As providers, and payers, are under continuing reimbursement pressures, lowering administrative expenses can allow them to keep more of their revenue as net income. One of the chief ways they can do is through greater automation of the thousands of daily claim, authorization, eligibility and payment transactions. The Council for Affordable Quality Healthcare releases a regular report on adoption of electronic transactions. (CAQH Report) The data was gathered from health plans representing 112 million insured people and covers over 4 billion transactions in 2013. For six common types of transactions, rates of electronic status for health plans and providers were given. A transaction could be electronic for a health plan, but not for a provider, and vice versa, because, for example, a health plan’s electronic prior authorization system might require a provider to use a web portal to manually enter data. Claim submission has achieved very high electronic usage, with 92% of them being submitted electronically. For eligibility, the rate is 95% for health plans and 69% for providers. For prior authorization the rate is 64% for plans and 7% for providers; for claim status inquiries, 90% for health plans and 54% for providers; for claim payment, 58% for each; and for remittance advices, 55% for plans and 47% for providers. For each category, there were slight rises in electronic use percent from the prior year, but in some cases there were dramatic jumps in actual transaction numbers. There also can be wide variation among health plans in their percent usage of electronic transactions. It can easily be seen that the burden of non-automation falls most heavily on providers and that is also where the greatest opportunity for future savings lies. On average across all the six transaction categories, manual processes cost $2 and electronic ones 5 to 10 cents. The biggest gap is for prior authorization, whose use is increasing, where plans could save $4 and providers $9 per transaction by switching to automated processes. In total, CAQH estimates that $8.3 billion annually could be saved by full automation, with $7.2 billion of that accruing to providers. Compared to even a decade ago, however, tremendous progress has been made in making these common transactions more efficient.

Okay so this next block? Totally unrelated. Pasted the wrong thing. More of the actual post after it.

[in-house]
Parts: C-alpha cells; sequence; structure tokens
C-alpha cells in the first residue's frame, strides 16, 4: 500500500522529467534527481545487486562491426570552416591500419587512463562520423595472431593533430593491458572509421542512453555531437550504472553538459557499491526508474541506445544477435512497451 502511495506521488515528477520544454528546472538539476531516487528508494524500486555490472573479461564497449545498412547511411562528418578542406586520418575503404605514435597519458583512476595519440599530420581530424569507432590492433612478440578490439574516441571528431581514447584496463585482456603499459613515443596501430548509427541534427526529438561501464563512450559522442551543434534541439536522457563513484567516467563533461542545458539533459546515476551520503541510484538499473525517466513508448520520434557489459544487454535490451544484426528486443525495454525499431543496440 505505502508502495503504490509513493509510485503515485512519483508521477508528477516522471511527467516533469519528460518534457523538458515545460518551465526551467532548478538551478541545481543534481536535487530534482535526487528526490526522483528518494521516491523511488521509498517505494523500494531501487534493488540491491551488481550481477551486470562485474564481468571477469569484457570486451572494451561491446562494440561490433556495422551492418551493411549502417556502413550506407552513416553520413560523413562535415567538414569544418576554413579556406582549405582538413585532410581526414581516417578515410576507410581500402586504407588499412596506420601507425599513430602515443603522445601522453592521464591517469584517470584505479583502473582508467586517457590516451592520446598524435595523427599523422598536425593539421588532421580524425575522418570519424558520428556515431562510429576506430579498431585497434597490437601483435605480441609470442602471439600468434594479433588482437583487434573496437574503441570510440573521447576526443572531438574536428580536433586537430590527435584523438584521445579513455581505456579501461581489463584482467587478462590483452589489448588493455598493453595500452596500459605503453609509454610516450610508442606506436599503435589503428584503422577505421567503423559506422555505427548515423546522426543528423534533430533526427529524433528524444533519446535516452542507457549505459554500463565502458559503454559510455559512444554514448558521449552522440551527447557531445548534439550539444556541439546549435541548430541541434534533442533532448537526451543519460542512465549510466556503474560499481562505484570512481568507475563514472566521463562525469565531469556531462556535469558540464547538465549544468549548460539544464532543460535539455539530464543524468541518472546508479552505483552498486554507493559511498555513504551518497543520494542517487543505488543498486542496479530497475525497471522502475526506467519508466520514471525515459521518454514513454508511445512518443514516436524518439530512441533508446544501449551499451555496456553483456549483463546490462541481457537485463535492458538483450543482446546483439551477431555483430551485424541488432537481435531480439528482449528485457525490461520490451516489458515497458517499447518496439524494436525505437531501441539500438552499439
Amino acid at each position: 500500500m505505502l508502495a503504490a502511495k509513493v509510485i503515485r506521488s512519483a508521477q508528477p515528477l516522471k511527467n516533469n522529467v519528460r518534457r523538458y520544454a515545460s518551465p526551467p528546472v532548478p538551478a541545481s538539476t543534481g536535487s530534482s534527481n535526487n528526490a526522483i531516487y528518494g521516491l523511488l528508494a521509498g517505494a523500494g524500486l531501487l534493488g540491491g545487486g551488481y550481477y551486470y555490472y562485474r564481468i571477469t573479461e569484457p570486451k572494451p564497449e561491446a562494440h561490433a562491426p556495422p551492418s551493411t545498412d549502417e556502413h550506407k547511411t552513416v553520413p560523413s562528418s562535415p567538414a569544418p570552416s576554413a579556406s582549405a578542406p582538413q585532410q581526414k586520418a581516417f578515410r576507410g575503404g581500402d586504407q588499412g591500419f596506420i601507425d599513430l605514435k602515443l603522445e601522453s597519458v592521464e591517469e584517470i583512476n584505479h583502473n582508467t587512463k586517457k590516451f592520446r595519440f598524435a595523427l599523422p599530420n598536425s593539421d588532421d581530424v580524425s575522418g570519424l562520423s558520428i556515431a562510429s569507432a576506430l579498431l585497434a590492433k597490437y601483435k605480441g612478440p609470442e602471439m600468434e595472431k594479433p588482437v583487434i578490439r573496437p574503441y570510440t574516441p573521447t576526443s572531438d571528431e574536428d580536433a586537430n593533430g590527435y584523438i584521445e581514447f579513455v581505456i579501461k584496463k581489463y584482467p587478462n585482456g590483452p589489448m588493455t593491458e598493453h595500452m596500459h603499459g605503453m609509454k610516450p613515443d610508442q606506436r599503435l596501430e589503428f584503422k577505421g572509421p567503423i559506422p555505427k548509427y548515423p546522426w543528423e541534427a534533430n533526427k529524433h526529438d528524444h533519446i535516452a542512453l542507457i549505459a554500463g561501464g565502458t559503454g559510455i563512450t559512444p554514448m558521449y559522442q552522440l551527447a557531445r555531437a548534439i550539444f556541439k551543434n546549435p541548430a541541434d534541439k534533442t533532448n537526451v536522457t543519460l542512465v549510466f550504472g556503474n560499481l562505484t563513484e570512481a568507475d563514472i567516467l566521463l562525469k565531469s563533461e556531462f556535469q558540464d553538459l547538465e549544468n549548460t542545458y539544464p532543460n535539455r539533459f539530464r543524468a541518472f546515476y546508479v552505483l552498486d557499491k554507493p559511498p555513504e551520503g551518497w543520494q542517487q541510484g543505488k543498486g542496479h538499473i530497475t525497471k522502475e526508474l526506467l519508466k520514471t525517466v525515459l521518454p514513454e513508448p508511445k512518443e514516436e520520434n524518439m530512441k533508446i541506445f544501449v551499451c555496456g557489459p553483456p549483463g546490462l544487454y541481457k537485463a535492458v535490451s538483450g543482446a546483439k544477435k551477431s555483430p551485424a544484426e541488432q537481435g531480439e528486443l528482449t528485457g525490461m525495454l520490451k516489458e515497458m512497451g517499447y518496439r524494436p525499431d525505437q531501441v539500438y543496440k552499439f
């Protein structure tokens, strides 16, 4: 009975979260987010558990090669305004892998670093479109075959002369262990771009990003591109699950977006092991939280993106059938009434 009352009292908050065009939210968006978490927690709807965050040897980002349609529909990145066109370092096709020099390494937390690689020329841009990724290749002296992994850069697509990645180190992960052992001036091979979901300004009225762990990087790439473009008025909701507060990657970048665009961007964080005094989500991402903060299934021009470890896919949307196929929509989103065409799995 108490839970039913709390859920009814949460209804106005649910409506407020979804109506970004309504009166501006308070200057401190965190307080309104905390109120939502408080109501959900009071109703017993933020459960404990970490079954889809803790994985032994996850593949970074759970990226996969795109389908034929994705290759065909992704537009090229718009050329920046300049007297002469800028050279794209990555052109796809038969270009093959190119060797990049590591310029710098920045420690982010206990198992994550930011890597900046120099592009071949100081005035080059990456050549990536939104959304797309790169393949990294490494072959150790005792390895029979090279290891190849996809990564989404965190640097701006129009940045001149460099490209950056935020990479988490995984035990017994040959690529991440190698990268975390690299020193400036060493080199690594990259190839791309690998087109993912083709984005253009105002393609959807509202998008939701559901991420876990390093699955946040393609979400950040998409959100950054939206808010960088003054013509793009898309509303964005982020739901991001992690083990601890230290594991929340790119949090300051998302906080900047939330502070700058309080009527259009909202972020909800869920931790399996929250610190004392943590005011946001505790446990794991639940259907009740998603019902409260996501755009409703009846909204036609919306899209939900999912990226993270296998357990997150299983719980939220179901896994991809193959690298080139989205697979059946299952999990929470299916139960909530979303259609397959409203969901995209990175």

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About this Blog
The Healthy Skeptic is a website about the health care system, and is written by Kevin Roche, who has many years of experience working in the health industry. Mr. Roche is available to assist health care companies through consulting arrangements through Roche Consulting, LLC and may be reached at [email protected].
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